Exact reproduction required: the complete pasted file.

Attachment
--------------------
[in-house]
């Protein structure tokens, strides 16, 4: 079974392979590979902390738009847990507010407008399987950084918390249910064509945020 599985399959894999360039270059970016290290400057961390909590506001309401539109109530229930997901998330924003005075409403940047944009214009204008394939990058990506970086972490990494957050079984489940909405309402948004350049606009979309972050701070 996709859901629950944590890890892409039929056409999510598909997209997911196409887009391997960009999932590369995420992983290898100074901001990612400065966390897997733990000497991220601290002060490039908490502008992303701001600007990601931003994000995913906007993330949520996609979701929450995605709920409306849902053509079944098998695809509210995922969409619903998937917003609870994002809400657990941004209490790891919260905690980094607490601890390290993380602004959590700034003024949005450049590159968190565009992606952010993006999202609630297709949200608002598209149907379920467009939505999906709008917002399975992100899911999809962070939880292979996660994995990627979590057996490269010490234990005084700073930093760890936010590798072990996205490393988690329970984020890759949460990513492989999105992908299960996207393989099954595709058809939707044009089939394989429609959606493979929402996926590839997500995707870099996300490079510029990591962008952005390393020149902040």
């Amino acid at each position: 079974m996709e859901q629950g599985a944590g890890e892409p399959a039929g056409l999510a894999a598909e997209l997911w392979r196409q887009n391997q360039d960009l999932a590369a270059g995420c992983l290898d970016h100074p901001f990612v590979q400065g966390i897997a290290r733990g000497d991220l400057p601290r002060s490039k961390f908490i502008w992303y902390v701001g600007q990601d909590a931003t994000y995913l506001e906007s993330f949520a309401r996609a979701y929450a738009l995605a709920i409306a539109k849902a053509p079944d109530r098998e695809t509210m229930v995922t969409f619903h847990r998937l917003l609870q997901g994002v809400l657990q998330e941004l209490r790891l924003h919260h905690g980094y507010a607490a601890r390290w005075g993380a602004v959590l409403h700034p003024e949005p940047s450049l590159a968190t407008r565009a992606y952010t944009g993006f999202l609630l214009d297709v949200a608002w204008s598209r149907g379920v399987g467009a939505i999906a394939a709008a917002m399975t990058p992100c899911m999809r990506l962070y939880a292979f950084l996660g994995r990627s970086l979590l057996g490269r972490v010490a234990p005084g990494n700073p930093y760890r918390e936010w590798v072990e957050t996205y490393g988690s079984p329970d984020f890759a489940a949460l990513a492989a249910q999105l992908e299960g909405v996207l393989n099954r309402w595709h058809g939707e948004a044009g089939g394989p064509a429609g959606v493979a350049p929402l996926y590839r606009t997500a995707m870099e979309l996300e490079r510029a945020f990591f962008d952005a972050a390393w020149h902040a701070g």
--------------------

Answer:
[in-house]
């Protein structure tokens, strides 16, 4: 079974392979590979902390738009847990507010407008399987950084918390249910064509945020 599985399959894999360039270059970016290290400057961390909590506001309401539109109530229930997901998330924003005075409403940047944009214009204008394939990058990506970086972490990494957050079984489940909405309402948004350049606009979309972050701070 996709859901629950944590890890892409039929056409999510598909997209997911196409887009391997960009999932590369995420992983290898100074901001990612400065966390897997733990000497991220601290002060490039908490502008992303701001600007990601931003994000995913906007993330949520996609979701929450995605709920409306849902053509079944098998695809509210995922969409619903998937917003609870994002809400657990941004209490790891919260905690980094607490601890390290993380602004959590700034003024949005450049590159968190565009992606952010993006999202609630297709949200608002598209149907379920467009939505999906709008917002399975992100899911999809962070939880292979996660994995990627979590057996490269010490234990005084700073930093760890936010590798072990996205490393988690329970984020890759949460990513492989999105992908299960996207393989099954595709058809939707044009089939394989429609959606493979929402996926590839997500995707870099996300490079510029990591962008952005390393020149902040």
């Amino acid at each position: 079974m996709e859901q629950g599985a944590g890890e892409p399959a039929g056409l999510a894999a598909e997209l997911w392979r196409q887009n391997q360039d960009l999932a590369a270059g995420c992983l290898d970016h100074p901001f990612v590979q400065g966390i897997a290290r733990g000497d991220l400057p601290r002060s490039k961390f908490i502008w992303y902390v701001g600007q990601d909590a931003t994000y995913l506001e906007s993330f949520a309401r996609a979701y929450a738009l995605a709920i409306a539109k849902a053509p079944d109530r098998e695809t509210m229930v995922t969409f619903h847990r998937l917003l609870q997901g994002v809400l657990q998330e941004l209490r790891l924003h919260h905690g980094y507010a607490a601890r390290w005075g993380a602004v959590l409403h700034p003024e949005p940047s450049l590159a968190t407008r565009a992606y952010t944009g993006f999202l609630l214009d297709v949200a608002w204008s598209r149907g379920v399987g467009a939505i999906a394939a709008a917002m399975t990058p992100c899911m999809r990506l962070y939880a292979f950084l996660g994995r990627s970086l979590l057996g490269r972490v010490a234990p005084g990494n700073p930093y760890r918390e936010w590798v072990e957050t996205y490393g988690s079984p329970d984020f890759a489940a949460l990513a492989a249910q999105l992908e299960g909405v996207l393989n099954r309402w595709h058809g939707e948004a044009g089939g394989p064509a429609g959606v493979a350049p929402l996926y590839r606009t997500a995707m870099e979309l996300e490079r510029a945020f990591f962008d952005a972050a390393w020149h902040a701070g």